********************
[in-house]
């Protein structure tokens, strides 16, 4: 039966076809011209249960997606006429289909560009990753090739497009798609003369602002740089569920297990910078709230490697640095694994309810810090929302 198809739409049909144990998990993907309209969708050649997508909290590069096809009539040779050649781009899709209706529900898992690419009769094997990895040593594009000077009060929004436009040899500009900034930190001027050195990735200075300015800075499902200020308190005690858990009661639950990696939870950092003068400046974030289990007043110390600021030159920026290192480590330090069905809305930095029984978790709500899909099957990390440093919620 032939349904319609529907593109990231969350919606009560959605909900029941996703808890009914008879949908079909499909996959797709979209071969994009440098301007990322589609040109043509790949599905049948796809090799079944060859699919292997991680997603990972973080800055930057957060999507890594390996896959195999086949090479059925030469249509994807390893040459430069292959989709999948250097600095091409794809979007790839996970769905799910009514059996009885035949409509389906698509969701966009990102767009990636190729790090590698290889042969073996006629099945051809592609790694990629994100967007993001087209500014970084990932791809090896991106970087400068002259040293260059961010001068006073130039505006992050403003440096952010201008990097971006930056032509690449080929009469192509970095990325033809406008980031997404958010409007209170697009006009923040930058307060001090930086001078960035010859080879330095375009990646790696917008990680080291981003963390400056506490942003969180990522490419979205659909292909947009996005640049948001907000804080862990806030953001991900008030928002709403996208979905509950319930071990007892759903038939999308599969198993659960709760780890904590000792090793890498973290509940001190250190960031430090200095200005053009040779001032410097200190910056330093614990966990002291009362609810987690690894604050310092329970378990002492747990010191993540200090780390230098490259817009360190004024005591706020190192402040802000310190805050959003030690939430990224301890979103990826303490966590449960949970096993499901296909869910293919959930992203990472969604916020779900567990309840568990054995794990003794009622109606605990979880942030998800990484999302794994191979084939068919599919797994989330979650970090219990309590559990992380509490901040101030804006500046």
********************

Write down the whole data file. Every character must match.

[in-house]
């Protein structure tokens, strides 16, 4: 039966076809011209249960997606006429289909560009990753090739497009798609003369602002740089569920297990910078709230490697640095694994309810810090929302 198809739409049909144990998990993907309209969708050649997508909290590069096809009539040779050649781009899709209706529900898992690419009769094997990895040593594009000077009060929004436009040899500009900034930190001027050195990735200075300015800075499902200020308190005690858990009661639950990696939870950092003068400046974030289990007043110390600021030159920026290192480590330090069905809305930095029984978790709500899909099957990390440093919620 032939349904319609529907593109990231969350919606009560959605909900029941996703808890009914008879949908079909499909996959797709979209071969994009440098301007990322589609040109043509790949599905049948796809090799079944060859699919292997991680997603990972973080800055930057957060999507890594390996896959195999086949090479059925030469249509994807390893040459430069292959989709999948250097600095091409794809979007790839996970769905799910009514059996009885035949409509389906698509969701966009990102767009990636190729790090590698290889042969073996006629099945051809592609790694990629994100967007993001087209500014970084990932791809090896991106970087400068002259040293260059961010001068006073130039505006992050403003440096952010201008990097971006930056032509690449080929009469192509970095990325033809406008980031997404958010409007209170697009006009923040930058307060001090930086001078960035010859080879330095375009990646790696917008990680080291981003963390400056506490942003969180990522490419979205659909292909947009996005640049948001907000804080862990806030953001991900008030928002709403996208979905509950319930071990007892759903038939999308599969198993659960709760780890904590000792090793890498973290509940001190250190960031430090200095200005053009040779001032410097200190910056330093614990966990002291009362609810987690690894604050310092329970378990002492747990010191993540200090780390230098490259817009360190004024005591706020190192402040802000310190805050959003030690939430990224301890979103990826303490966590449960949970096993499901296909869910293919959930992203990472969604916020779900567990309840568990054995794990003794009622109606605990979880942030998800990484999302794994191979084939068919599919797994989330979650970090219990309590559990992380509490901040101030804006500046």